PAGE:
Shambaugh reflected on his own graduation ceremony speaker in 1977, who was the ambassador to Bangladesh.

“He urged us to look beyond the East-West divide and pay attention to the developing world,” Shambough said. “The same is true today.”

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This post was written by Hatchet reporter Shahzeb Mirza.

Brazil’s ambassador affirmed that his country would take a more proactive role in safeguarding peace and justice across the world during an on-campus speech Thursday.

Mauro Vieira, the Brazilian ambassador to the U.S., told listeners at the Elliott School of International Affairs to keep an eye on the rising global economic and political power, which he expects to increasingly attract international attention.

Vieira, who previously served as Brazil’s ambassador to Argentina until 2010, said the Brazilian government aims to become a leader in promoting human rights, non-interventionist policies and cooperation. Brazil is also looking to deepen diplomatic ties with other emerging powers.

He said the country is focusing on anti-terrorism efforts in cooperation with its allies, including South American neighbors and the U.S.

As Brazil’s economy has grown over the last two decades, Vieira said the government has managed to alleviate inequality and narrow the gap between men and women.

“I don’t think there is any imbalance between genders in our country,” Vieira said, adding that women increasingly play active roles in both the public and private sectors.

The ambassador said enthusiasm is beginning to peak among the Brazilian public for the World Cup in June, and excitement is building for the 2016 Summer Olympics in Rio de Janeiro. He added that both events promise to further boost Brazil’s economy, which already benefits from strong trade and investment.

The event was sponsored by GW’s Brazil Initiative, which launched last fall to expand courses and research on Brazil. An anonymous donor gave $500,000 to the University to establish the initiative.

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Elliott School of International Affairs professor Edward Gnehm, a former ambassador, offered his thoughts on the Arab Spring at an annual lecture Wednesday.

Elliott School of International Affairs professor Edward Gnehm, a former ambassador, offered his thoughts on the Arab Spring at an annual lecture Wednesday. Hatchet File Photo

This post was written by Hatcher reporter Victoria Sheridan.

Three years after the Arab Spring erupted throughout the Middle East, a former U.S. diplomat told students Thursday that less politically inclusive countries would continue to grapple with instability.

Edward “Skip” Gnehm, Jr., a former U.S. ambassador to Kuwait and Jordan who now teaches Middle East politics at GW, said nations such as Iraq and Egypt have excluded secularists and certain religious groups from the political process, breeding resentment. Meanwhile the Tunisian government has brought minority groups into its decision making.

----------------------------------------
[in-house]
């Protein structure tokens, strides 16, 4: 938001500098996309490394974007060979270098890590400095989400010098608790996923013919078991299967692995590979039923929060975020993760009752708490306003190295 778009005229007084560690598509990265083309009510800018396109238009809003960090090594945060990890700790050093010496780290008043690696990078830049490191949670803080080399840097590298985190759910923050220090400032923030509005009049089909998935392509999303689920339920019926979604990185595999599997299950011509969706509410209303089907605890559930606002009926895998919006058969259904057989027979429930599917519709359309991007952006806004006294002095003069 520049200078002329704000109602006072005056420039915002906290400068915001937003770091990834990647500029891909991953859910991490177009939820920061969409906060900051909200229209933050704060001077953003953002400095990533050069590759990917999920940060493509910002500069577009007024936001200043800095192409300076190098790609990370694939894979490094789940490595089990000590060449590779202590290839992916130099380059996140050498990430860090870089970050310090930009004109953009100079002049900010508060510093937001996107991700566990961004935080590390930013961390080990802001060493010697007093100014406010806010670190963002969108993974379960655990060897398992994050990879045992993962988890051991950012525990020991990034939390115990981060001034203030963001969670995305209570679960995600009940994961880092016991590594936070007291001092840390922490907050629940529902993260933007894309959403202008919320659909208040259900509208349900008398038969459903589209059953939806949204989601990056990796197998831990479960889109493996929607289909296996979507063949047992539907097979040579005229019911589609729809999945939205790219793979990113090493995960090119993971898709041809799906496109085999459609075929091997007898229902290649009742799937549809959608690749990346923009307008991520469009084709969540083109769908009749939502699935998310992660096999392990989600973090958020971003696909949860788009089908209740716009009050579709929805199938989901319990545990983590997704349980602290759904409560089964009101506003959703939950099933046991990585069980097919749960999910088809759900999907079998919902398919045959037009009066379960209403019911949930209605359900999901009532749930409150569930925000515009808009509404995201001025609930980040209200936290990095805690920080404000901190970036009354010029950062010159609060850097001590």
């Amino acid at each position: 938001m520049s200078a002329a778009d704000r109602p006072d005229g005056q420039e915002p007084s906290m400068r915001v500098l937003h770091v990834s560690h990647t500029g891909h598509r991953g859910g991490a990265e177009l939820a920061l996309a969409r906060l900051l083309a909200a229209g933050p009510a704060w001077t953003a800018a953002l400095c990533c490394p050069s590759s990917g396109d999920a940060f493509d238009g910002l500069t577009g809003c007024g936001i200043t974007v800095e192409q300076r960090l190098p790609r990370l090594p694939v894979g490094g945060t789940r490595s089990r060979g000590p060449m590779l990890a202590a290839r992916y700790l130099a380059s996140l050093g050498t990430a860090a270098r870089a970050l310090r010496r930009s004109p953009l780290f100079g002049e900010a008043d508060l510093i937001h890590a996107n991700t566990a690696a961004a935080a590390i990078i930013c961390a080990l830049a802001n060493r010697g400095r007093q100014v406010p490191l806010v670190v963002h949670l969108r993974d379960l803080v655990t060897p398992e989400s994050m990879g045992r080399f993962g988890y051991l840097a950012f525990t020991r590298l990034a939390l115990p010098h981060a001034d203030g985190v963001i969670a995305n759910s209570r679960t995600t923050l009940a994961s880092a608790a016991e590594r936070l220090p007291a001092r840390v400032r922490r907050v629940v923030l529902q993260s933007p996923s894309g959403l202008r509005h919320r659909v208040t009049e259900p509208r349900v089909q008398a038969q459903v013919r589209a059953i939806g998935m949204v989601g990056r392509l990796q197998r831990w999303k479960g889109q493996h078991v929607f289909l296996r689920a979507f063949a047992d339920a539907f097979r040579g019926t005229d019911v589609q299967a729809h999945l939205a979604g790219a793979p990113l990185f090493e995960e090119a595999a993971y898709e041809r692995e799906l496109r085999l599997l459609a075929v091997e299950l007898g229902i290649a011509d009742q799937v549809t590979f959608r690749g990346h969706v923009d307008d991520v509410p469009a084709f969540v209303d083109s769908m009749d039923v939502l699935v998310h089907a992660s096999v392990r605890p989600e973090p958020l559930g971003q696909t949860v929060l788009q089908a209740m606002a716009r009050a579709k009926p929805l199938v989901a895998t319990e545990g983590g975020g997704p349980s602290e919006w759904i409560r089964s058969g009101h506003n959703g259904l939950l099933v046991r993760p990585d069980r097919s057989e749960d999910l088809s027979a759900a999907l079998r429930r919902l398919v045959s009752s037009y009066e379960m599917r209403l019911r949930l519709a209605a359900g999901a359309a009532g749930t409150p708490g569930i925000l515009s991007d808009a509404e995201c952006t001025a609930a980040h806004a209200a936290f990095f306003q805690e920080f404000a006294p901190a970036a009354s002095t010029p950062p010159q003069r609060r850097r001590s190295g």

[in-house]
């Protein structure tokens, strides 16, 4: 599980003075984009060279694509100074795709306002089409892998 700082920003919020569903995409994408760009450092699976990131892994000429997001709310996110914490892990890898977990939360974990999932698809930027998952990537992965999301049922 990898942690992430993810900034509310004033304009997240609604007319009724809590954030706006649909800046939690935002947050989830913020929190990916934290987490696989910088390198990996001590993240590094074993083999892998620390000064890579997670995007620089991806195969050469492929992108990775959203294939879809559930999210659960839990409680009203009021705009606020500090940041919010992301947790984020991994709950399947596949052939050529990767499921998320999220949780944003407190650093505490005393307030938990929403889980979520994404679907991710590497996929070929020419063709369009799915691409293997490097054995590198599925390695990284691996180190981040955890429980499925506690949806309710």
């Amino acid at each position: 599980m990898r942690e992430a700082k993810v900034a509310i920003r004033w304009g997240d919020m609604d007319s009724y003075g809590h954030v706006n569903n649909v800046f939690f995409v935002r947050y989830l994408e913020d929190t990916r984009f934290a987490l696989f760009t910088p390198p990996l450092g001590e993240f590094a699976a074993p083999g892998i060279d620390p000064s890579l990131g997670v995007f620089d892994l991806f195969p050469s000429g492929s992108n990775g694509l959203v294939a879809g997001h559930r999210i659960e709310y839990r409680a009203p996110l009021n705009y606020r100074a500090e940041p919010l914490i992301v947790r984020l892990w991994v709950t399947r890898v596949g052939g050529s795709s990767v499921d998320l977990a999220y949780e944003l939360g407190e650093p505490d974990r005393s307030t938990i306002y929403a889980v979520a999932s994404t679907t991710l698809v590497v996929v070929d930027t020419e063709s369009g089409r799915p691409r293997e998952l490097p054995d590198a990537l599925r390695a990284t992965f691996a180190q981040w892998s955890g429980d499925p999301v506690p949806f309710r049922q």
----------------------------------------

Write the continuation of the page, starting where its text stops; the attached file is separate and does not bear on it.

“Tunisia, Egypt, and Iraq are examples of countries that have taken or are taking different paths as they cope with the present in search for that better tomorrow,” Gnehm said at the Annual Kuwait Chair Lecture in the Elliott School of International Affairs. “Building an inclusive political process is absolutely essential to long-term success.”

He said nearly the same issues – repressive governments, economic instability, poor living conditions and religious animosities – underlay political unrest in each country.

Gnehm, who earned both his bachelor’s and master’s degrees from GW, said he doesn’t expect to see in the near future the “democratic institutions, political transparency, end of corruption or an open, competitive economy” that citizens in the Middle East have demanded.

“But I believe those aspirations and hopes remain very, very much in their hearts and minds,” he said.

Tunisia’s trajectory has stood out because the government has been able to compromise secular and Islamic demands. Many Tunisian leaders spent time in exile during the political revolution, giving them “exposure to the world outside of Tunisia,” Gnehm said, while Iraqi and Egyptian officials have been more “insulated and isolated.”

Civil society also grew in Tunisia as leaders constructed a new government, which has reinforced stability.

After a 36-year career in the U.S. Foreign Service, Gnehm joined the GW faculty in 2004. The Kuwaiti government endows his professorship. He also served on the Board of Trustees for seven years.

Gnehm said he still had hope for Iraq, where oil production is steadying, security efforts have increased and “political discourse is alive and well.” He called 2011 a “watershed moment in modern Middle East developments,” and he expects further changes.

“2011 is not the beginning, and 2014 is not the end,” he said.

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A former lecturer in the Elliott School of International Affairs was charged with espionage in Egypt alongside leaders of the Muslim Brotherhood on Wednesday.

Emad Shahin, a professor at the American University in Cairo who taught at GW in the 1990s, was charged for working with foreign governments to overthrow Egypt’s government two weeks ago. He was a critic of the military takeover last summer.